(8) The driver program of the model was modified to allow sequential and concurrent coupling to atmospheric models. Many thanks to Chris Moore and Daniel Shaffer for helping us to develop this capability. The main program is now called master and can be configured via CPP to a stand alone ocean or to a coupled atmosphere-ocean program. The coupled option is activated with the AIR_OCEAN switch. Currently, it is configured for a two-way coupling between WRF and ROMS. This is only possible in distributed-memory configurations. The atmosphere coupler uses the Modeling Coupling Toolkit (MCT), developed at the Argonne National Laboratory, and the WRF I/O API. Both atmosphere and ocean models are built as libraries. This coupling option is still in the early development stages. There are several technical issues that need to be addressed later. The atmosphere and ocean model are run according to the MPI processor rank. The communicator is split between atmosphere and ocean parallel nodes. Notice that in ensemble forecasting, the atmosphere and/or the ocean model is run over an ensemble loop. Also, in variational data assimilation the model is run over outer and inner loops. This requires a different structure than the one coded in air_ocean.F. In ensemble forecasting, a full atmosphere-ocean coupling is possible but each member of the ensemble needs to be run on different parallel nodes. Variational data assimilation (4DVAR) is more complicated and requires more thinking.
(9) There are several new routines, include file, and input scripts:
Code: Select all
air_ocean.F coupling.in wrf_io_flags.h atm_coupler.F ecosim.in def_diags.F floats_lake.in master.F ocean_biotoy.in mb_bbl.F ocean_coupling.in mod_diags.F ocean_estuary.in mod_eclight.F ocean_lake.in ocean_control.F ocean_windbasin.in set_diags.F sediment_estuary.in wrt_diags.F sediment_lake.in
(1) Bug in horizontal viscosity. This one was reported before so I assume that you all took care of this one. See:
(2) Fixed parallel bug with periodic boundary applications. Sasha helped me fix this one. The solution was very simple but tricky (only set_bounds.h was changed). I am glad that we solved this problem; it has been in the code since its release last year . Now, we can have more than one partition in the periodic direction . This also fixes the problem of tiling in serial configurations. Yes, you can also partition serial configurations. It turns out that in some computers, the code run even faster if you partition the domain and run in a single processor. Give it try an find for yourself. The solution is now identical regardless of the partitions.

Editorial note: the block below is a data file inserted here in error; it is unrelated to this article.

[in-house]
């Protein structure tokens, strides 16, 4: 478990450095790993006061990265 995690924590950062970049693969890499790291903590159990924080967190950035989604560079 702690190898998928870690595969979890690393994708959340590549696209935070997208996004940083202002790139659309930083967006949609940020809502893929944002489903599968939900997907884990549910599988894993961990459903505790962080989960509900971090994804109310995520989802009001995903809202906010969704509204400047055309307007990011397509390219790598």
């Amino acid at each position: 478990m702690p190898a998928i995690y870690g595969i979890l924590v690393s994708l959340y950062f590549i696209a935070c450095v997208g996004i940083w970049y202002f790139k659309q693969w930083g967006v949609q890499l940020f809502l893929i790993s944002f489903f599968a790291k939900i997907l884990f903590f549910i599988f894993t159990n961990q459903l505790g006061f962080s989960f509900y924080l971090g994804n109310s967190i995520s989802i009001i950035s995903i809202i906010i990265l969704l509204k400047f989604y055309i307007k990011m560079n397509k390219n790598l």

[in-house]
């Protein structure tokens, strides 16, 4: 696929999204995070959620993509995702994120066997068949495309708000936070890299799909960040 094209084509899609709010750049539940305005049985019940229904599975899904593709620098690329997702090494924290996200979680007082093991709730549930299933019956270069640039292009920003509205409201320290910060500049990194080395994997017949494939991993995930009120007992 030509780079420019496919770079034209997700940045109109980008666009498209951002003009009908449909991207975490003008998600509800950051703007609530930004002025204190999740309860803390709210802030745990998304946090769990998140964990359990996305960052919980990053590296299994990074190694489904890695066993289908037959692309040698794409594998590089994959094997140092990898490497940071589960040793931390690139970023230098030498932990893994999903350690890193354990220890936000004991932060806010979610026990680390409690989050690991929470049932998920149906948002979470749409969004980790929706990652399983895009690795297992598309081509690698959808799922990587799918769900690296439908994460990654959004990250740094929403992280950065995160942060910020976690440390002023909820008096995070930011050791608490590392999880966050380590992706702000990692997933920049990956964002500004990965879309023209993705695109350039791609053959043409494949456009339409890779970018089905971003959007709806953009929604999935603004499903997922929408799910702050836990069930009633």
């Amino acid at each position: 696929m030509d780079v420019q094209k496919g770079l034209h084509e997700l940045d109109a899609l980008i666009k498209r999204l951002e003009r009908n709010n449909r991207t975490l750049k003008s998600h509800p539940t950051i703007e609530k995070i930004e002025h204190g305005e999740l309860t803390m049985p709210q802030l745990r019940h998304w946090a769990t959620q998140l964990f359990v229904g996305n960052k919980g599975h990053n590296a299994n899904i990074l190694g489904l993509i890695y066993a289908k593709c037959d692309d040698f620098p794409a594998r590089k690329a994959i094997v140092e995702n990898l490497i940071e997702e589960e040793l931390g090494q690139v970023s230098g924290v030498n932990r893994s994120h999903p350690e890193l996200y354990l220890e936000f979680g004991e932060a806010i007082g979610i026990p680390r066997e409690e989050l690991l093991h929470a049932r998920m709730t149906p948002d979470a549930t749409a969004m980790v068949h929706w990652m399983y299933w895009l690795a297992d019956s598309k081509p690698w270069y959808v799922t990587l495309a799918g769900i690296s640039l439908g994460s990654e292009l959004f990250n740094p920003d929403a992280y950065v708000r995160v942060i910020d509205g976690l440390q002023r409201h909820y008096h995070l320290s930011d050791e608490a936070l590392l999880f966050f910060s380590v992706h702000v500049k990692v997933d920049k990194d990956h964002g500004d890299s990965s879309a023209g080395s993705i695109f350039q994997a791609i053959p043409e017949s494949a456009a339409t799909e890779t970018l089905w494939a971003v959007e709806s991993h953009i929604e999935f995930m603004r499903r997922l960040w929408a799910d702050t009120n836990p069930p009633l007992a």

(3) Fixed a critical bug on the point sources/sinks (rivers). You should get a different behavior here. The river mass transport was not specified in the time averaged arrays: DU_avg1 and DV_avg1 (see step2d.F). This is very important because these arrays are used in the barotropic/baroclinic coupling. Otherwise, the transport effect is lost . I cannot believe that we missed this one. In any application using river runoff, you must specify both temperature and salinity. Otherwise, the solution with rivers is unstable. A good approximation for the surface river temperature can be satellite data. We still recommend to put the river transport in the upper cell. There is an interesting discussion about rivers as a boundary conditions in the forum. See:
(4) Fixed a MPI parallel bug in the restart of the floats.
The only known problem right now is that in realistic applications the model blows up with the Intel Fortran Compiler (ifc), version 7.x. This is clearly a compiler bug. This bug was fixed in version 8 of the compiler (ifort).
Getting the Code or Patch:
You have the choice of applying the patch file (patch_roms-2.0) file to convert from ROMS 2.0 to 2.1 or getting the full tar (roms-2.1.tar.gz) for ROMS 2.1 from the web site.
This patch is designed to be applied to ROMS 2.0 using the GNU patch program. It is recommended to save your adapted ROMS version in case that the patch utility fails. Copy your code version to a temporary directory and apply the patch as follows:
% patch <patch_roms> log
% foreach f (*.F *.h *.in *.dat M* I*)
foreach? echo "ooooooooooooooooooooooooooooooooooooooooooooo" >> log
foreach? echo $f >> log
foreach? diff $f ../MyOtheDir/$f >> & log
All the differences between ./ and ../MyOtherDir codes is stored in the log file. Notice that I am put several ooos to separate between each file to facilitate reading and browsing.
Good luck and happy computing